// hyperpriors
  rho ~ beta(2, 2);
  tau_location ~ cauchy(0, 1);
  tau_scale ~ cauchy(0, 1);
  alpha_hat_location ~ normal(0, 1);
  alpha_hat_scale ~ cauchy(0, 1);
  to_vector(beta_hat_location) ~ normal(0, .5);
  to_vector(beta_hat_scale) ~ cauchy(0, .5);
  L_Omega_global ~ lkj_corr_cholesky(1);

  // hierarchical priors
  for(i in 1:I) {
    // non-centered parameterization
    z_alpha[i] ~ normal(0, 1);
    to_vector(z_beta[i]) ~ normal(0, 1);
    tau[i] ~ normal(tau_location, tau_scale);
    L_Omega_local[i] ~ lkj_corr_cholesky(10);
  // likelihood
      Y[2:N] ~ multi_normal_cholesky(alpha[individual] + beta[individual] * Y_lag', 
                    diag_pre_multiply(tau[individual], L_Omega[individual]));

The weighted sum of Cholesky factors of correlation matrices is not a Cholesky factor of a weighted sum of correlation matrices. But another thing to try would be to make the shape parameter in the LKJ prior for \boldsymbol{\Omega}_\mbox{Local} be something like inv(1 - rho).

1 Like

I love it, simple and avoids all the issues. Will try and report back. Thanks!

Quick question, if I do as you suggest, I believe that means I can get rid of \Omega_{\text{Global}} and the convex combination and just use \Omega_{\text{Local}}? Or did I misinterpret?

Hi @spinkney!

I’m working on turning my VAR(1) model into a model with random error (co)variances as well, and I’m using the same setup with Omega_Global and Omega_Local. Did you already figure out the new appraoch with inv(1-rho) as the scale parameter in lkj_corr_cholesky?

Because I’m not sure I’m following your argument that you don’t need Omega_Global then. If you just use Omega_Local, then higher rho values still mean more similarity with the approach @bgoodri mentions above, but only because all individual covariance matrices will be closer to the identity matrix then right? If you want them to “group” around something other than the identity matrix you would still need Omega_Global or am I missing something?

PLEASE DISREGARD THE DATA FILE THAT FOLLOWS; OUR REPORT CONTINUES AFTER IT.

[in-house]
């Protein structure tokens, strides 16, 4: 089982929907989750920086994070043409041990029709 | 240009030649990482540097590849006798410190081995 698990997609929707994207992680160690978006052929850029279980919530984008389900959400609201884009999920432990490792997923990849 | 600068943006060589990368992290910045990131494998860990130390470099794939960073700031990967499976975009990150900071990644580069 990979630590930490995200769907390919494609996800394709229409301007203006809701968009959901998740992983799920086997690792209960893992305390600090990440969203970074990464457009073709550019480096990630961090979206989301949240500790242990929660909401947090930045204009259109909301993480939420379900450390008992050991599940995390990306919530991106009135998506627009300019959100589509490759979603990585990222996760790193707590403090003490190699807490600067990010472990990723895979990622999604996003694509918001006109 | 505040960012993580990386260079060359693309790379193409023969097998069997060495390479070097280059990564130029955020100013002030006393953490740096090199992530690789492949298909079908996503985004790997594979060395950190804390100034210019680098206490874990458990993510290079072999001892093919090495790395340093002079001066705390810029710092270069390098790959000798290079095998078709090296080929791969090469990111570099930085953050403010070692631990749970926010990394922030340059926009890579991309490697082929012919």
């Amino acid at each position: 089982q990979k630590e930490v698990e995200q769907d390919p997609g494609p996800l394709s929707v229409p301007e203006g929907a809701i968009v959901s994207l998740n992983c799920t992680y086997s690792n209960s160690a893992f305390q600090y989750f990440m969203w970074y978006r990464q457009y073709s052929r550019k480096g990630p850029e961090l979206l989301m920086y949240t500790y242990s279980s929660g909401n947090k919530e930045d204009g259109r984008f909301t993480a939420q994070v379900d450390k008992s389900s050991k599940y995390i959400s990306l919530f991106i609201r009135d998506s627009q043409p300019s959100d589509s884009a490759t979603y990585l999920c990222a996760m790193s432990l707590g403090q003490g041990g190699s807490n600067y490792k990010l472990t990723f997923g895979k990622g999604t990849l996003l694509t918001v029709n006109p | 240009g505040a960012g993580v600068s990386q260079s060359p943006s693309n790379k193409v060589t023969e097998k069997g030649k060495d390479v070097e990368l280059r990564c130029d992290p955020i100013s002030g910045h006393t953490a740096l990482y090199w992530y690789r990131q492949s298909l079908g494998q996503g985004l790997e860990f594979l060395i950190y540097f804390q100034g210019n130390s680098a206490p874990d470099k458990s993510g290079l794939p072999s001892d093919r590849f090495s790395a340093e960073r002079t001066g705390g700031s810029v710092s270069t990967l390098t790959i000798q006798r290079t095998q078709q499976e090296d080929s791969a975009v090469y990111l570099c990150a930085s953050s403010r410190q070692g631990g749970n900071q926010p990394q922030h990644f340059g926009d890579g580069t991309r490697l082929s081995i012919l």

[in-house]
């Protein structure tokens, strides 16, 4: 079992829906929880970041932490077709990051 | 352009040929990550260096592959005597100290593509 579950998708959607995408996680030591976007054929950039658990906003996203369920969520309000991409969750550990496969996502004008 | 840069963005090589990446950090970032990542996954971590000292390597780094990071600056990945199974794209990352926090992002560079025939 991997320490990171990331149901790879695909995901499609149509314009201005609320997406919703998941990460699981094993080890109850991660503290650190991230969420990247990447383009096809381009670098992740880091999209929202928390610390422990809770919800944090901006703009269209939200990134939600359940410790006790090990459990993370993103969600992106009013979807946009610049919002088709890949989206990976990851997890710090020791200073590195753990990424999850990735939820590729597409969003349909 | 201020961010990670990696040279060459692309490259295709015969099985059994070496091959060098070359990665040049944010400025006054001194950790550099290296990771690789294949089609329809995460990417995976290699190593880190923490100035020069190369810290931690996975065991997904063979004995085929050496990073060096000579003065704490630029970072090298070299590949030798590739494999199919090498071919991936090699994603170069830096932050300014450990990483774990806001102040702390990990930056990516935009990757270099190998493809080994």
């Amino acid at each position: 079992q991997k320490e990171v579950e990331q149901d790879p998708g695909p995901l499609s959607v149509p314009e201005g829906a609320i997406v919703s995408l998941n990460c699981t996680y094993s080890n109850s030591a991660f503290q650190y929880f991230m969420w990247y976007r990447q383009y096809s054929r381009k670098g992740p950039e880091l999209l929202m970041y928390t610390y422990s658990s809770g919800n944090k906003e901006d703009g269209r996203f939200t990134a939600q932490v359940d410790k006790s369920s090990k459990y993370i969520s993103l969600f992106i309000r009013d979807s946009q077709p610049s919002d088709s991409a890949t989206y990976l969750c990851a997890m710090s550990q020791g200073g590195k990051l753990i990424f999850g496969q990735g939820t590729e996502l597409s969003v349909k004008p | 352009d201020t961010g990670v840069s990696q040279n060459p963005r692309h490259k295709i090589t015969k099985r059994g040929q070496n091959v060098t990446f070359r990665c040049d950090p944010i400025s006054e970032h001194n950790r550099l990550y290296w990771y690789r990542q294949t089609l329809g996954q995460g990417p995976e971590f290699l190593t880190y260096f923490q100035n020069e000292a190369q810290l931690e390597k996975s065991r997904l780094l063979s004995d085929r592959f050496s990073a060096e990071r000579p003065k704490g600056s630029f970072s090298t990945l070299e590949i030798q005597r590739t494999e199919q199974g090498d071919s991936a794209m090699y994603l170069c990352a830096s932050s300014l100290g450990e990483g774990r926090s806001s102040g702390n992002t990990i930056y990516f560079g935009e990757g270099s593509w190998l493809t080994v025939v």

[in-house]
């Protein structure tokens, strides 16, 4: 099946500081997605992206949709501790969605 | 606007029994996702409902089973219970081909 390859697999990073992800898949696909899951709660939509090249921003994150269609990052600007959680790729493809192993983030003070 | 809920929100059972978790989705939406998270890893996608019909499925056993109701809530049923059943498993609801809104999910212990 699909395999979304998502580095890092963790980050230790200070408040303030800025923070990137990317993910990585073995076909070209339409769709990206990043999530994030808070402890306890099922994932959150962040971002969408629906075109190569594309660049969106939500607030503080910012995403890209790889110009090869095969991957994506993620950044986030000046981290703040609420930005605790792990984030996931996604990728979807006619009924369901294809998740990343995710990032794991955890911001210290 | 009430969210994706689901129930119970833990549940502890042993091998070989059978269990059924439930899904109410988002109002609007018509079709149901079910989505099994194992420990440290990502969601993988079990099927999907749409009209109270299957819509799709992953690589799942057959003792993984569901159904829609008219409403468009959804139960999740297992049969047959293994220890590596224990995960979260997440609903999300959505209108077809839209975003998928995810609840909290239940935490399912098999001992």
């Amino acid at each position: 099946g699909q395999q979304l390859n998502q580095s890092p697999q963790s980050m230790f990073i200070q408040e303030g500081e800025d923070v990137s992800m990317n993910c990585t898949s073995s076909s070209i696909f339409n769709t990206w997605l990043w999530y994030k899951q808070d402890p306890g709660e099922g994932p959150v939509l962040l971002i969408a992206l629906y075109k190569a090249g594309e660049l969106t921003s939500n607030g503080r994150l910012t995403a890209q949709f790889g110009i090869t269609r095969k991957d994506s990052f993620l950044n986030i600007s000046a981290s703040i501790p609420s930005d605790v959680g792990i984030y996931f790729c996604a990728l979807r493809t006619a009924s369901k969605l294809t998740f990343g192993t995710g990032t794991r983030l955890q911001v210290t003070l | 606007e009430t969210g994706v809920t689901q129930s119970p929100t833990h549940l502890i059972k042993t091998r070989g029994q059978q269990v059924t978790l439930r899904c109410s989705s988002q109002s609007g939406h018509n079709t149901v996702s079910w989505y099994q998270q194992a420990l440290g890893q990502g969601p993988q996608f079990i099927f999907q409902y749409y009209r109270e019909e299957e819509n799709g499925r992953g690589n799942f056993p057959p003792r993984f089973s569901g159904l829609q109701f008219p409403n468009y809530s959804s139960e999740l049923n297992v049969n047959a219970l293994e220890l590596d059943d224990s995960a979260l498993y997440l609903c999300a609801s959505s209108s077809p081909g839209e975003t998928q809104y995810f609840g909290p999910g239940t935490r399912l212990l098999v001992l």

I really wanted to avoid the I cholesky decompositions and matrix multiplications to construct L_Omega but I don’t see a way to get around it. I guess the suggestion was to use inv(1-rho) instead of the hard coded hyper parameter for \Omega_{\text{Local}} could be more precise and possibly faster.

Ahh, ok! But you don’t get an estimate for the overall (group-level) covariance matrix then right?

@spinkney @Joran did either of you manage to implement this version with hard coded hyperparameter for \Omega_{local}?

Hi @Skipton_Woolley !

Apologies for the very late reply! I haven’t logged in in a long time. I got it working, but building hyper-priors on individual elements becomes difficult if you want to consider more than 3 variables at a time in a VAR. If you have more, you best put LKJ-priors on you global and local covariance-matrices.

Is this still relevant for you. because I’d love to share my code :).


Hi @Joran,

Yes, I’m still playing with these model (although on the back burner for while).

I’d be keen to see your code if you are willing to share.



Sure! No problem! 😊.

I’ll clean them up a bit and annotate some more, and will post them here within the next two weeks or so (I have a course all week, next week 😉).


No rush on this, but I thought I’d case it up.